Listening is also a skill that she has honed for the advancement of her craft, especially when it comes to ideas that clients – those hard-to-please or otherwise – may have. When dealing with clients, Anna advices to stay patient, as “you can always find middle ground if you stay patient.”
She does not like to procrastinate, generally opting to get things done prior to deadlines and to always be productive; no Mañana Mentality here, thank you!
As a woman in the graphic design world, Aureabelle feels that the oft stereotypically associated female ability of multi-tasking is a plus, while men tend to focus on one big project at a time. Although she is the first to admit that it is “hard to generalize in this field though, everyone has a different style and work ethic!”
Motivations, inspirations, and sound advice
Aureabelle looks forward to an even bigger, better and brighter future with (and for) Navut. “My professional goals revolve around helping Navut grow to its full potential – we have lots of new features to introduce soon and plan on expanding the site to the United States and accommodate even more newcomers,” she disclosed.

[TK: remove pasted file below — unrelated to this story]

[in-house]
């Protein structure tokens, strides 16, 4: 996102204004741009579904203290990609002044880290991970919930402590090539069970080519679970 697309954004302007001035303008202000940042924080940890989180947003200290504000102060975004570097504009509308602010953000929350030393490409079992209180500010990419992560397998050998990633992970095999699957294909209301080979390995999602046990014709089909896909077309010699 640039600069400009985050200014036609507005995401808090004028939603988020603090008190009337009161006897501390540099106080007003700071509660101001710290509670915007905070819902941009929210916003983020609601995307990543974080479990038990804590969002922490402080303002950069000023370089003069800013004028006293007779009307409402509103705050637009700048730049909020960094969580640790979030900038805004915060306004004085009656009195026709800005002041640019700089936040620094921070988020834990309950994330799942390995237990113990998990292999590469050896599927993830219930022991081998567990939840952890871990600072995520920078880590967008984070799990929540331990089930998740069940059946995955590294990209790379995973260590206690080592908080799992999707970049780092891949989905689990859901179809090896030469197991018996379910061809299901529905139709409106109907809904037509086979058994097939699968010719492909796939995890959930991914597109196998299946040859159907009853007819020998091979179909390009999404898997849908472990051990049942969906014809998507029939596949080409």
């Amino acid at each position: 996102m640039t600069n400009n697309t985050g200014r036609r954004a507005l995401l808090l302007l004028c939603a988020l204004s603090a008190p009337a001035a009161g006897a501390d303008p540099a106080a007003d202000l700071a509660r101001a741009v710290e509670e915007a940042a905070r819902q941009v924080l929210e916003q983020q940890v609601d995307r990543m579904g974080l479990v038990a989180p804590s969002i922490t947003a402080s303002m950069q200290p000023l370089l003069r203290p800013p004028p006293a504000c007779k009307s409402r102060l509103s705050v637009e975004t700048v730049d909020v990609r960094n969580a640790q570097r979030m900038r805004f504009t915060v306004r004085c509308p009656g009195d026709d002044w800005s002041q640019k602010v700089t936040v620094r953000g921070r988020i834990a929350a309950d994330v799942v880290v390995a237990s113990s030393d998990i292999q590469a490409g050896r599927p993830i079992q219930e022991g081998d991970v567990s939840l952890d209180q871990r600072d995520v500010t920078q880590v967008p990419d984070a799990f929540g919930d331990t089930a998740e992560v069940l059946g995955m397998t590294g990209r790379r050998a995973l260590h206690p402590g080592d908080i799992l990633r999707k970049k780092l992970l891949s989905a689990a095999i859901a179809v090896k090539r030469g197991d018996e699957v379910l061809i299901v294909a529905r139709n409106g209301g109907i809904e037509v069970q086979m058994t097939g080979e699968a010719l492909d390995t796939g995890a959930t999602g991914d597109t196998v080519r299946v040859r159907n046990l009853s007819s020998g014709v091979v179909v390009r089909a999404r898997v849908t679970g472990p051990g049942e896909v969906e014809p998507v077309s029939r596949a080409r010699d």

She is moved by these goals, as she is likewise inspired by fellow-Filipinos who strive to attain their own.
“Any other Filipino I’ve met who started a new life from scratch in a foreign land where they speak different languages and have a totally different culture really inspires me. I know people from the Philippines who moved to Montreal and can barely speak English or French, but are persevering to provide a better future for themselves and their families back home. That personal motivation speaks volumes about the Filipino immigrant community,” Aureabelle said.
This designer also has a word or two for those (especially the youth) seeking to – if I may play with words – design their own destinies: “My advice for Filipino youth is to keep trying different things, step outside your comfort zone and find your passion. Do things that will make you productive, keep feet on the ground, and don’t forget God. No matter where you end up living, try to never forget where you came from. Never stop learning! “
And if there were an algorithm we could apply to life, Aureabelle’s advice would be it.